This week, we've been reporting onthe sharing economy— a term that describes the couch-surfing, car-sharing and community-garden-growing world where so many people are using their existing talents, space or tools.
In the mountain streams of the American West, the trout rules. People don't just catch this fish; they honor it. And spend lots of money pursuing it.
But some western trout may be in trouble. Rivers and streams are getting warmer and there's often less water in them. Scientists suspect a changing climate is threatening this iconic fish.
I joined two such scientists from the U.S. Geological Survey as they drove up a mountain road in Montana, in the northern Rockies, a place dense with stands of Douglas fir and aspen trees and braided with mountain streams.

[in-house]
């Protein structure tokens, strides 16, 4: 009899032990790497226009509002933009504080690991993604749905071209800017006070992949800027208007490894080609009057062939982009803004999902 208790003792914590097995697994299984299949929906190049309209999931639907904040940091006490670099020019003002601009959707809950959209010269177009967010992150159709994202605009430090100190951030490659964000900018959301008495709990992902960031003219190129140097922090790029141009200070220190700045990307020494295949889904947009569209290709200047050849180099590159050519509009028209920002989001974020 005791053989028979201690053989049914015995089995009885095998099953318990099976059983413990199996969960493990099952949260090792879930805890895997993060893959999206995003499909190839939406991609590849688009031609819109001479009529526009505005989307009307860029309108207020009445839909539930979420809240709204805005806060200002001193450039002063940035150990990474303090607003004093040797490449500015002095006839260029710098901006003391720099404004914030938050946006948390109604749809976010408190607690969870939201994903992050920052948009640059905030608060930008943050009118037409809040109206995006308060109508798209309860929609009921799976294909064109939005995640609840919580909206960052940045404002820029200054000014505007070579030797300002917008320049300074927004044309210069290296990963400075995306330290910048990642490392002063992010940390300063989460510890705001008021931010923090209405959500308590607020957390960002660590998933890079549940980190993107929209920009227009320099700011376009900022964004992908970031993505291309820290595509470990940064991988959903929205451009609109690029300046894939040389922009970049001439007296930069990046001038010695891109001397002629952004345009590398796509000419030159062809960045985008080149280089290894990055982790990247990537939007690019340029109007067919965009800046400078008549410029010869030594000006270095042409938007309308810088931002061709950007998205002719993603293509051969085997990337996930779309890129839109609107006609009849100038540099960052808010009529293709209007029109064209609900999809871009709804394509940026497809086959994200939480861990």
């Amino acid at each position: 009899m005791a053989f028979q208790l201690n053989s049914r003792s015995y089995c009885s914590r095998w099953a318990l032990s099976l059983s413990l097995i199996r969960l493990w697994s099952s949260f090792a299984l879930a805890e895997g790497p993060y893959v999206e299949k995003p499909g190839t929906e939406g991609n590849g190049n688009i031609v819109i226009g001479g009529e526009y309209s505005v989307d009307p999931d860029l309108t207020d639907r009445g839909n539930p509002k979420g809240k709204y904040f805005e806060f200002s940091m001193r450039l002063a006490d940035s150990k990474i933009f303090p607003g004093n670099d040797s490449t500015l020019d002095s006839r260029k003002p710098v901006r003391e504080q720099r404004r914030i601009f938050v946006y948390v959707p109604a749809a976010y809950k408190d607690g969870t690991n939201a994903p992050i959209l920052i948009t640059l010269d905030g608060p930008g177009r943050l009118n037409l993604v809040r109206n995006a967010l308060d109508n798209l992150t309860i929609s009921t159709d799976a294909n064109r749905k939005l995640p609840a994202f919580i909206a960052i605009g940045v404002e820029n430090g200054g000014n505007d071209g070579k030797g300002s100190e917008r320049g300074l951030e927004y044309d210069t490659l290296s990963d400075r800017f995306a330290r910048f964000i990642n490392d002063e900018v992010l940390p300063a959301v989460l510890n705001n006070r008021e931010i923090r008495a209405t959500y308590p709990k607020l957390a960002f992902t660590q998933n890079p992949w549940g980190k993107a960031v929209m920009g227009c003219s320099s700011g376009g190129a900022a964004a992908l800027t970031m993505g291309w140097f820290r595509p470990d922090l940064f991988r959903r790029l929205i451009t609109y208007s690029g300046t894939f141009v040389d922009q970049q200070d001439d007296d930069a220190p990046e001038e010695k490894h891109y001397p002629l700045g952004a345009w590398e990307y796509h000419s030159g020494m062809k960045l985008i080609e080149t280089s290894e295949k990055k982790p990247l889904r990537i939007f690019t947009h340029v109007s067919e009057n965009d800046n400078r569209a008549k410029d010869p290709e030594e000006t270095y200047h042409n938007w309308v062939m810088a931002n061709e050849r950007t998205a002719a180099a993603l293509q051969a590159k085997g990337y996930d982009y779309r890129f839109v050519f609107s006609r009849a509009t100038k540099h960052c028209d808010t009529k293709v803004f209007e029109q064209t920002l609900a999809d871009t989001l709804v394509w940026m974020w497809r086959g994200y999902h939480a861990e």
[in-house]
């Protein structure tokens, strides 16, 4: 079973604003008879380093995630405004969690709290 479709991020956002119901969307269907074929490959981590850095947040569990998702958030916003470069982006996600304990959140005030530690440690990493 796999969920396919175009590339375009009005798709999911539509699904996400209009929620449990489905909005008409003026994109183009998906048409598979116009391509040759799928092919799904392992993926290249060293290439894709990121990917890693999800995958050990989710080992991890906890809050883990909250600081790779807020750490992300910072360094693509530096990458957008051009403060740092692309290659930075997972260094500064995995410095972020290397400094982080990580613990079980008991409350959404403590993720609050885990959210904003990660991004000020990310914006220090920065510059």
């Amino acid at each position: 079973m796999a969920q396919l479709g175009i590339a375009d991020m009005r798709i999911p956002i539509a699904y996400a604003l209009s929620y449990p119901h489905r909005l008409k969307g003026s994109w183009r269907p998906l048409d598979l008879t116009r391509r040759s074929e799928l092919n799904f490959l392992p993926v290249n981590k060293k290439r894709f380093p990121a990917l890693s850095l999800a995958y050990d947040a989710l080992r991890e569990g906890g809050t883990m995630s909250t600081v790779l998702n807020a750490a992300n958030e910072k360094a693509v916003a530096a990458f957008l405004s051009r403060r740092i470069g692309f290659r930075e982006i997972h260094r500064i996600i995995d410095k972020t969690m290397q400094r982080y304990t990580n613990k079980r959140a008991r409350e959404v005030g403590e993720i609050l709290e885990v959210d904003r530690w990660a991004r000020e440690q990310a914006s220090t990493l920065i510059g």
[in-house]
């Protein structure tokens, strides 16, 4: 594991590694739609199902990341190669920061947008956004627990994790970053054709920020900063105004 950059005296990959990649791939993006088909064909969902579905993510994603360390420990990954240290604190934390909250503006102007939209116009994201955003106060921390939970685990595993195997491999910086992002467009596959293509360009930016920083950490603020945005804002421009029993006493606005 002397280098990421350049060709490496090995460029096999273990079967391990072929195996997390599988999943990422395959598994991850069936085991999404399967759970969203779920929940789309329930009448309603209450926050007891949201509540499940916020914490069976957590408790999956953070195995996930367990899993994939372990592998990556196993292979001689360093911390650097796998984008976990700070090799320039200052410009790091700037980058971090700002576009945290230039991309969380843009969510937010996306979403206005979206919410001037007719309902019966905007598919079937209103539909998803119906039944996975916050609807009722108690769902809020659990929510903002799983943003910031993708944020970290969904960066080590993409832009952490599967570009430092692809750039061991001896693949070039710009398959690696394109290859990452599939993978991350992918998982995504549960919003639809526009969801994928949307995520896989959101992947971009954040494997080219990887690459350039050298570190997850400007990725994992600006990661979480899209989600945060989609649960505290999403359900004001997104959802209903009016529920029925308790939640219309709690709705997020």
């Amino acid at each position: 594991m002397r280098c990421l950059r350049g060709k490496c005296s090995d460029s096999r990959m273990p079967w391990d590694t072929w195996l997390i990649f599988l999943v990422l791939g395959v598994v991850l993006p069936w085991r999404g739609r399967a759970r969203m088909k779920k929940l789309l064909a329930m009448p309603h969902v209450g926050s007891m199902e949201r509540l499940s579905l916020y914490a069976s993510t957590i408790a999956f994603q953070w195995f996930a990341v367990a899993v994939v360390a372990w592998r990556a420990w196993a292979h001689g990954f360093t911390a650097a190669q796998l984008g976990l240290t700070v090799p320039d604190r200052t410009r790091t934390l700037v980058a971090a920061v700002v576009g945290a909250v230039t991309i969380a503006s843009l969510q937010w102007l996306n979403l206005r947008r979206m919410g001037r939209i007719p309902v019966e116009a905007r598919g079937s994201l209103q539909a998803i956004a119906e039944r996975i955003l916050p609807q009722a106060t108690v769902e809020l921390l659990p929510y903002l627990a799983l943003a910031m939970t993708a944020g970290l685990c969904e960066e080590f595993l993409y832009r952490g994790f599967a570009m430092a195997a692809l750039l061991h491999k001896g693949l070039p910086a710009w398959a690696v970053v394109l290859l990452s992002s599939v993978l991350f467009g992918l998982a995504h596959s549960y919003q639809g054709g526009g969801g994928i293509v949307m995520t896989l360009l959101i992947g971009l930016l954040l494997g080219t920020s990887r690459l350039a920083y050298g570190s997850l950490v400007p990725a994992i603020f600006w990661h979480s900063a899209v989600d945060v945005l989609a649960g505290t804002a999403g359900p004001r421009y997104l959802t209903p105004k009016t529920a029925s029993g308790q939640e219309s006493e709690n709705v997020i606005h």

On Sept. 28, just days before enrollment opened for coverage under the Affordable Care Act, this outreach event was hosted by Planned Parenthood for the Latino community in Los Angeles. But in the first month of the troubled HealthCare.gov website saw just a fraction of those expected to sign up had managed to do so.
As technical problems with the government's new health insurance marketplace slow the pace of sign-up, a variety of "fixes" have been proposed. But some of these would create their own challenges. In rough order from least to most disruptive, here are some of the ideas:
1) Fix the website on schedule This is everyone's favorite idea. The Obama administration says it hopes to have HealthCare.gov working smoothly for most users by the end of November, though it's not clear that target will be met.